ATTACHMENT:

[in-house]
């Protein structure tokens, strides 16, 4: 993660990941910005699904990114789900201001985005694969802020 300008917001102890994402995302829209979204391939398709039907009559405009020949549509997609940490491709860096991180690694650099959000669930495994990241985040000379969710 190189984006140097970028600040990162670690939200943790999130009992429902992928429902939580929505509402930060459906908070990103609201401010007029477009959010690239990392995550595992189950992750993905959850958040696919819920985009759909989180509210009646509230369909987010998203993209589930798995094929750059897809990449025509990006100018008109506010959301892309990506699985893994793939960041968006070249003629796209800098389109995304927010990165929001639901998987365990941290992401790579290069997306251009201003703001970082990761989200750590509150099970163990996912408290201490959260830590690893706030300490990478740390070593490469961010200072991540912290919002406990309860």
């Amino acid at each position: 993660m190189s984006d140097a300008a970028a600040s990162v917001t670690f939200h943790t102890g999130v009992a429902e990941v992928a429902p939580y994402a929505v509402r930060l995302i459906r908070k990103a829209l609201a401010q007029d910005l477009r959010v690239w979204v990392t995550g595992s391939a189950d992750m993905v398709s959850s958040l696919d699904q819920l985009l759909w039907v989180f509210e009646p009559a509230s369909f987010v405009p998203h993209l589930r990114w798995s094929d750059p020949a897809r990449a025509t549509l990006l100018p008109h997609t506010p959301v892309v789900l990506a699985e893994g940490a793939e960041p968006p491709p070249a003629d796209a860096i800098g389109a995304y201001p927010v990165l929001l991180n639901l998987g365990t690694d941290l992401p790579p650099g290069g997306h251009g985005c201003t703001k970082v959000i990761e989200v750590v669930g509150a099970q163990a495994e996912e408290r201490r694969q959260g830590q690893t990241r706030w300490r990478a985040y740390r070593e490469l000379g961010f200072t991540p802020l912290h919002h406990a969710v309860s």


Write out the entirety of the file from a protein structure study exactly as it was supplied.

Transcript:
[in-house]
């Protein structure tokens, strides 16, 4: 993660990941910005699904990114789900201001985005694969802020 300008917001102890994402995302829209979204391939398709039907009559405009020949549509997609940490491709860096991180690694650099959000669930495994990241985040000379969710 190189984006140097970028600040990162670690939200943790999130009992429902992928429902939580929505509402930060459906908070990103609201401010007029477009959010690239990392995550595992189950992750993905959850958040696919819920985009759909989180509210009646509230369909987010998203993209589930798995094929750059897809990449025509990006100018008109506010959301892309990506699985893994793939960041968006070249003629796209800098389109995304927010990165929001639901998987365990941290992401790579290069997306251009201003703001970082990761989200750590509150099970163990996912408290201490959260830590690893706030300490990478740390070593490469961010200072991540912290919002406990309860």
């Amino acid at each position: 993660m190189s984006d140097a300008a970028a600040s990162v917001t670690f939200h943790t102890g999130v009992a429902e990941v992928a429902p939580y994402a929505v509402r930060l995302i459906r908070k990103a829209l609201a401010q007029d910005l477009r959010v690239w979204v990392t995550g595992s391939a189950d992750m993905v398709s959850s958040l696919d699904q819920l985009l759909w039907v989180f509210e009646p009559a509230s369909f987010v405009p998203h993209l589930r990114w798995s094929d750059p020949a897809r990449a025509t549509l990006l100018p008109h997609t506010p959301v892309v789900l990506a699985e893994g940490a793939e960041p968006p491709p070249a003629d796209a860096i800098g389109a995304y201001p927010v990165l929001l991180n639901l998987g365990t690694d941290l992401p790579p650099g290069g997306h251009g985005c201003t703001k970082v959000i990761e989200v750590v669930g509150a099970q163990a495994e996912e408290r201490r694969q959260g830590q690893t990241r706030w300490r990478a985040y740390r070593e490469l000379g961010f200072t991540p802020l912290h919002h406990a969710v309860s």